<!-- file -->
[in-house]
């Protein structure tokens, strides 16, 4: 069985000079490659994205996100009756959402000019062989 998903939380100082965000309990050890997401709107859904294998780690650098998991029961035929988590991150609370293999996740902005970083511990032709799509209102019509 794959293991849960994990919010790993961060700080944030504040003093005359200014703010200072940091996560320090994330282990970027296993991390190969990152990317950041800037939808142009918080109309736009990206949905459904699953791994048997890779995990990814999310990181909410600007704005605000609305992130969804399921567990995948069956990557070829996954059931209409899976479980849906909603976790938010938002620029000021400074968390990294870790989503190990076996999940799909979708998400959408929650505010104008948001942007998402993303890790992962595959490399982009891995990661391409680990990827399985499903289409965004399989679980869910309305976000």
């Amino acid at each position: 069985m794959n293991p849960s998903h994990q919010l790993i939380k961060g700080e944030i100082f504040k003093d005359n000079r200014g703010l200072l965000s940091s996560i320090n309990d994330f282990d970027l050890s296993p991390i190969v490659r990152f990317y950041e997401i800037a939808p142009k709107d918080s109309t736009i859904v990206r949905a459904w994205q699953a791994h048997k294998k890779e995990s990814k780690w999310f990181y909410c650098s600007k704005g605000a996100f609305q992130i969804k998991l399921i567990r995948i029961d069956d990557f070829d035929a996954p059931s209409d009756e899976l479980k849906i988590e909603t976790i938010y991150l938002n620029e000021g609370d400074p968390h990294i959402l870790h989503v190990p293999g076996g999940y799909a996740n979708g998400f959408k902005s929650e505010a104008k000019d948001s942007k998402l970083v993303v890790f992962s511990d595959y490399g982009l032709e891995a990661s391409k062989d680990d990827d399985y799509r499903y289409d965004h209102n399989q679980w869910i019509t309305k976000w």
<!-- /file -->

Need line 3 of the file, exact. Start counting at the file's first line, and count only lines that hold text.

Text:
């Amino acid at each position: 069985m794959n293991p849960s998903h994990q919010l790993i939380k961060g700080e944030i100082f504040k003093d005359n000079r200014g703010l200072l965000s940091s996560i320090n309990d994330f282990d970027l050890s296993p991390i190969v490659r990152f990317y950041e997401i800037a939808p142009k709107d918080s109309t736009i859904v990206r949905a459904w994205q699953a791994h048997k294998k890779e995990s990814k780690w999310f990181y909410c650098s600007k704005g605000a996100f609305q992130i969804k998991l399921i567990r995948i029961d069956d990557f070829d035929a996954p059931s209409d009756e899976l479980k849906i988590e909603t976790i938010y991150l938002n620029e000021g609370d400074p968390h990294i959402l870790h989503v190990p293999g076996g999940y799909a996740n979708g998400f959408k902005s929650e505010a104008k000019d948001s942007k998402l970083v993303v890790f992962s511990d595959y490399g982009l032709e891995a990661s391409k062989d680990d990827d399985y799509r499903y289409d965004h209102n399989q679980w869910i019509t309305k976000w």